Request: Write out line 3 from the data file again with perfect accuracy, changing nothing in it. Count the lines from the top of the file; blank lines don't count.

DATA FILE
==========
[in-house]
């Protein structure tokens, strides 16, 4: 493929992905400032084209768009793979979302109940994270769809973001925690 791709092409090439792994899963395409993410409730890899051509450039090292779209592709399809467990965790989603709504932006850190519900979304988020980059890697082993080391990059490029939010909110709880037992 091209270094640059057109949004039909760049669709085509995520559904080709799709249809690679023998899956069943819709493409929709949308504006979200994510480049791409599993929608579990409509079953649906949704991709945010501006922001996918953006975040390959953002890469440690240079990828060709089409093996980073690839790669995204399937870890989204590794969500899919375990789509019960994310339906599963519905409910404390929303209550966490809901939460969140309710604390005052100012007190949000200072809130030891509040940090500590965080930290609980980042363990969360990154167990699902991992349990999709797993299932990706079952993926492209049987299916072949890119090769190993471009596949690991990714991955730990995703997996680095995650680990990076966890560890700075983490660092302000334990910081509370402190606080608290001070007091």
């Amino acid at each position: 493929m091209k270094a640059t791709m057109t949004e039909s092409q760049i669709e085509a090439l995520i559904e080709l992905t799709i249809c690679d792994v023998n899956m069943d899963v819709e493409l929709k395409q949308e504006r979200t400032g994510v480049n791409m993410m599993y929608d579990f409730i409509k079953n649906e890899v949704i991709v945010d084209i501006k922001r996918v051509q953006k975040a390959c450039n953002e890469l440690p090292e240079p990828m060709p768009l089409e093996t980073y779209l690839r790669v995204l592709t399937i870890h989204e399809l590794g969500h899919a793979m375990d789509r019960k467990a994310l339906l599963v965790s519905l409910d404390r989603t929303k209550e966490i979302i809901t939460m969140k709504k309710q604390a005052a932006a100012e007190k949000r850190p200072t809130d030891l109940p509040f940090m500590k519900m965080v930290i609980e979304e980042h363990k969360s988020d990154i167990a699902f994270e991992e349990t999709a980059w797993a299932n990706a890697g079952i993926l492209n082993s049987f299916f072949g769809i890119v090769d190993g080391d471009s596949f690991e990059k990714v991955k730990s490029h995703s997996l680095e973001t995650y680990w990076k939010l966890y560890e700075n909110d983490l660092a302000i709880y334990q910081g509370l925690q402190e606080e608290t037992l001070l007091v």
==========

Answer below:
């Amino acid at each position: 493929m091209k270094a640059t791709m057109t949004e039909s092409q760049i669709e085509a090439l995520i559904e080709l992905t799709i249809c690679d792994v023998n899956m069943d899963v819709e493409l929709k395409q949308e504006r979200t400032g994510v480049n791409m993410m599993y929608d579990f409730i409509k079953n649906e890899v949704i991709v945010d084209i501006k922001r996918v051509q953006k975040a390959c450039n953002e890469l440690p090292e240079p990828m060709p768009l089409e093996t980073y779209l690839r790669v995204l592709t399937i870890h989204e399809l590794g969500h899919a793979m375990d789509r019960k467990a994310l339906l599963v965790s519905l409910d404390r989603t929303k209550e966490i979302i809901t939460m969140k709504k309710q604390a005052a932006a100012e007190k949000r850190p200072t809130d030891l109940p509040f940090m500590k519900m965080v930290i609980e979304e980042h363990k969360s988020d990154i167990a699902f994270e991992e349990t999709a980059w797993a299932n990706a890697g079952i993926l492209n082993s049987f299916f072949g769809i890119v090769d190993g080391d471009s596949f690991e990059k990714v991955k730990s490029h995703s997996l680095e973001t995650y680990w990076k939010l966890y560890e700075n909110d983490l660092a302000i709880y334990q910081g509370l925690q402190e606080e608290t037992l001070l007091v």